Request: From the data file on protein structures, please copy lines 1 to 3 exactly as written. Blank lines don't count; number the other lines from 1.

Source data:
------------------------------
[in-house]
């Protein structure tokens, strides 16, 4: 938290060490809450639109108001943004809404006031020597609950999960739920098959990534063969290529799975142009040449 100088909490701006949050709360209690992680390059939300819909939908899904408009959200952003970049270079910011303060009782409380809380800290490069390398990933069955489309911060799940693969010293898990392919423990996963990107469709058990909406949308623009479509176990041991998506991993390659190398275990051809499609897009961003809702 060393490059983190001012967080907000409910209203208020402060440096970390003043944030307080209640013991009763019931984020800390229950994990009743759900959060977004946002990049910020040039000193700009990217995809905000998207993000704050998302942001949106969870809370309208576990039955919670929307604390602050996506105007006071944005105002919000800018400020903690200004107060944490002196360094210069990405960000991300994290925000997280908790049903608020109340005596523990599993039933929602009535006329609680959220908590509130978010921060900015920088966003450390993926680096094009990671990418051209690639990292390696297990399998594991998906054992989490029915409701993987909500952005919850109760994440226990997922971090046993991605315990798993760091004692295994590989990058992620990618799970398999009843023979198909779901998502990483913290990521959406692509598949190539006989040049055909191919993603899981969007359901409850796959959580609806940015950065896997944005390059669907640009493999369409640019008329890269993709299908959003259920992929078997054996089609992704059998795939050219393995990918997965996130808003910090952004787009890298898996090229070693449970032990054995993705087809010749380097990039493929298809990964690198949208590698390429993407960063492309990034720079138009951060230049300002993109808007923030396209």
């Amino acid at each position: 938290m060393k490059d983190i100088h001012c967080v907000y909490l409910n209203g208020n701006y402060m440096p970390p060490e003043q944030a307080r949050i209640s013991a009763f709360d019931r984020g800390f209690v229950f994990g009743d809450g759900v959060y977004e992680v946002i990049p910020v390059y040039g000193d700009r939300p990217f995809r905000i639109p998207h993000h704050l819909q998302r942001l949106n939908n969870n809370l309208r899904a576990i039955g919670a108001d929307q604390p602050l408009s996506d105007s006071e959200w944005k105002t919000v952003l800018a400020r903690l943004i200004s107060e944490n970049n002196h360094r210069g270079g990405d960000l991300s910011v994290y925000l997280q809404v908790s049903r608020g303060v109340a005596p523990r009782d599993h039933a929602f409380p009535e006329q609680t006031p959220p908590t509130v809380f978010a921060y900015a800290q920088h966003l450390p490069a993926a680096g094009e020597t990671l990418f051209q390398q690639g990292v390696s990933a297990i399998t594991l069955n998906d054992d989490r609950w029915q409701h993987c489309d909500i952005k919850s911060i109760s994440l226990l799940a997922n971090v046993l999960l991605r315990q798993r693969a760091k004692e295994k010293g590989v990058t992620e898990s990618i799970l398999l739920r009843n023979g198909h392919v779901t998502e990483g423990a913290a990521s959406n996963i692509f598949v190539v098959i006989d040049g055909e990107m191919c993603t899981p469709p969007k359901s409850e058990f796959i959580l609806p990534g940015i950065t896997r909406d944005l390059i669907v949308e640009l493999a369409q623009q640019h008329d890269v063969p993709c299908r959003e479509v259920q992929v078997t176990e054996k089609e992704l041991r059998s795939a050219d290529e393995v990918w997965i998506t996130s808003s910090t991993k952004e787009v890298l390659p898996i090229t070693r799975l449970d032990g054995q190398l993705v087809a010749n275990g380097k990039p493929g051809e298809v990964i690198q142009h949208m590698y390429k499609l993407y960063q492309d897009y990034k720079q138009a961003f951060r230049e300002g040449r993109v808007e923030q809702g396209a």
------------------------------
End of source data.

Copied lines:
[in-house]
């Protein structure tokens, strides 16, 4: 938290060490809450639109108001943004809404006031020597609950999960739920098959990534063969290529799975142009040449 100088909490701006949050709360209690992680390059939300819909939908899904408009959200952003970049270079910011303060009782409380809380800290490069390398990933069955489309911060799940693969010293898990392919423990996963990107469709058990909406949308623009479509176990041991998506991993390659190398275990051809499609897009961003809702 060393490059983190001012967080907000409910209203208020402060440096970390003043944030307080209640013991009763019931984020800390229950994990009743759900959060977004946002990049910020040039000193700009990217995809905000998207993000704050998302942001949106969870809370309208576990039955919670929307604390602050996506105007006071944005105002919000800018400020903690200004107060944490002196360094210069990405960000991300994290925000997280908790049903608020109340005596523990599993039933929602009535006329609680959220908590509130978010921060900015920088966003450390993926680096094009990671990418051209690639990292390696297990399998594991998906054992989490029915409701993987909500952005919850109760994440226990997922971090046993991605315990798993760091004692295994590989990058992620990618799970398999009843023979198909779901998502990483913290990521959406692509598949190539006989040049055909191919993603899981969007359901409850796959959580609806940015950065896997944005390059669907640009493999369409640019008329890269993709299908959003259920992929078997054996089609992704059998795939050219393995990918997965996130808003910090952004787009890298898996090229070693449970032990054995993705087809010749380097990039493929298809990964690198949208590698390429993407960063492309990034720079138009951060230049300002993109808007923030396209």
């Amino acid at each position: 938290m060393k490059d983190i100088h001012c967080v907000y909490l409910n209203g208020n701006y402060m440096p970390p060490e003043q944030a307080r949050i209640s013991a009763f709360d019931r984020g800390f209690v229950f994990g009743d809450g759900v959060y977004e992680v946002i990049p910020v390059y040039g000193d700009r939300p990217f995809r905000i639109p998207h993000h704050l819909q998302r942001l949106n939908n969870n809370l309208r899904a576990i039955g919670a108001d929307q604390p602050l408009s996506d105007s006071e959200w944005k105002t919000v952003l800018a400020r903690l943004i200004s107060e944490n970049n002196h360094r210069g270079g990405d960000l991300s910011v994290y925000l997280q809404v908790s049903r608020g303060v109340a005596p523990r009782d599993h039933a929602f409380p009535e006329q609680t006031p959220p908590t509130v809380f978010a921060y900015a800290q920088h966003l450390p490069a993926a680096g094009e020597t990671l990418f051209q390398q690639g990292v390696s990933a297990i399998t594991l069955n998906d054992d989490r609950w029915q409701h993987c489309d909500i952005k919850s911060i109760s994440l226990l799940a997922n971090v046993l999960l991605r315990q798993r693969a760091k004692e295994k010293g590989v990058t992620e898990s990618i799970l398999l739920r009843n023979g198909h392919v779901t998502e990483g423990a913290a990521s959406n996963i692509f598949v190539v098959i006989d040049g055909e990107m191919c993603t899981p469709p969007k359901s409850e058990f796959i959580l609806p990534g940015i950065t896997r909406d944005l390059i669907v949308e640009l493999a369409q623009q640019h008329d890269v063969p993709c299908r959003e479509v259920q992929v078997t176990e054996k089609e992704l041991r059998s795939a050219d290529e393995v990918w997965i998506t996130s808003s910090t991993k952004e787009v890298l390659p898996i090229t070693r799975l449970d032990g054995q190398l993705v087809a010749n275990g380097k990039p493929g051809e298809v990964i690198q142009h949208m590698y390429k499609l993407y960063q492309d897009y990034k720079q138009a961003f951060r230049e300002g040449r993109v808007e923030q809702g396209a």